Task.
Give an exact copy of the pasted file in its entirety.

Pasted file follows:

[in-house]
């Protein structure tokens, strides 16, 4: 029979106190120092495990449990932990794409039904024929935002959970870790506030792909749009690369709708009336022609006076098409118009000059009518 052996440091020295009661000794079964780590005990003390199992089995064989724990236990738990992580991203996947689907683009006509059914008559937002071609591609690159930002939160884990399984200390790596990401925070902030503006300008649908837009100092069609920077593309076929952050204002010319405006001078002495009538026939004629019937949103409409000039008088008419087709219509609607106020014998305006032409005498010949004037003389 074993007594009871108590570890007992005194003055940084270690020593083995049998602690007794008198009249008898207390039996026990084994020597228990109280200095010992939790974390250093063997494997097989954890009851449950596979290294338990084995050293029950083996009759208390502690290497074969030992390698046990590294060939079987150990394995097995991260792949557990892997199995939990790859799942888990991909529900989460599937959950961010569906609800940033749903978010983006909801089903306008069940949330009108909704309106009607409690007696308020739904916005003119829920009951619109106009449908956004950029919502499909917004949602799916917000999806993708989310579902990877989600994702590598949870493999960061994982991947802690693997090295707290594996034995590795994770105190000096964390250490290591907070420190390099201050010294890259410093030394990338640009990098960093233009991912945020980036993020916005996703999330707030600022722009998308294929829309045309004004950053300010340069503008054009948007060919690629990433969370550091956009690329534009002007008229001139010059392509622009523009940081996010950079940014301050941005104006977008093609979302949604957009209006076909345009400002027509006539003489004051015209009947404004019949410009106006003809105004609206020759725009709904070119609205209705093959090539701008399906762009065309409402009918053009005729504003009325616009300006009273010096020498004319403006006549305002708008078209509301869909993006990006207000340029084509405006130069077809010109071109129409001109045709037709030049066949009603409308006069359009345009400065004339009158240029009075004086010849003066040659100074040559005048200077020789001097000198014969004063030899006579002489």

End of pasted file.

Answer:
[in-house]
């Protein structure tokens, strides 16, 4: 029979106190120092495990449990932990794409039904024929935002959970870790506030792909749009690369709708009336022609006076098409118009000059009518 052996440091020295009661000794079964780590005990003390199992089995064989724990236990738990992580991203996947689907683009006509059914008559937002071609591609690159930002939160884990399984200390790596990401925070902030503006300008649908837009100092069609920077593309076929952050204002010319405006001078002495009538026939004629019937949103409409000039008088008419087709219509609607106020014998305006032409005498010949004037003389 074993007594009871108590570890007992005194003055940084270690020593083995049998602690007794008198009249008898207390039996026990084994020597228990109280200095010992939790974390250093063997494997097989954890009851449950596979290294338990084995050293029950083996009759208390502690290497074969030992390698046990590294060939079987150990394995097995991260792949557990892997199995939990790859799942888990991909529900989460599937959950961010569906609800940033749903978010983006909801089903306008069940949330009108909704309106009607409690007696308020739904916005003119829920009951619109106009449908956004950029919502499909917004949602799916917000999806993708989310579902990877989600994702590598949870493999960061994982991947802690693997090295707290594996034995590795994770105190000096964390250490290591907070420190390099201050010294890259410093030394990338640009990098960093233009991912945020980036993020916005996703999330707030600022722009998308294929829309045309004004950053300010340069503008054009948007060919690629990433969370550091956009690329534009002007008229001139010059392509622009523009940081996010950079940014301050941005104006977008093609979302949604957009209006076909345009400002027509006539003489004051015209009947404004019949410009106006003809105004609206020759725009709904070119609205209705093959090539701008399906762009065309409402009918053009005729504003009325616009300006009273010096020498004319403006006549305002708008078209509301869909993006990006207000340029084509405006130069077809010109071109129409001109045709037709030049066949009603409308006069359009345009400065004339009158240029009075004086010849003066040659100074040559005048200077020789001097000198014969004063030899006579002489």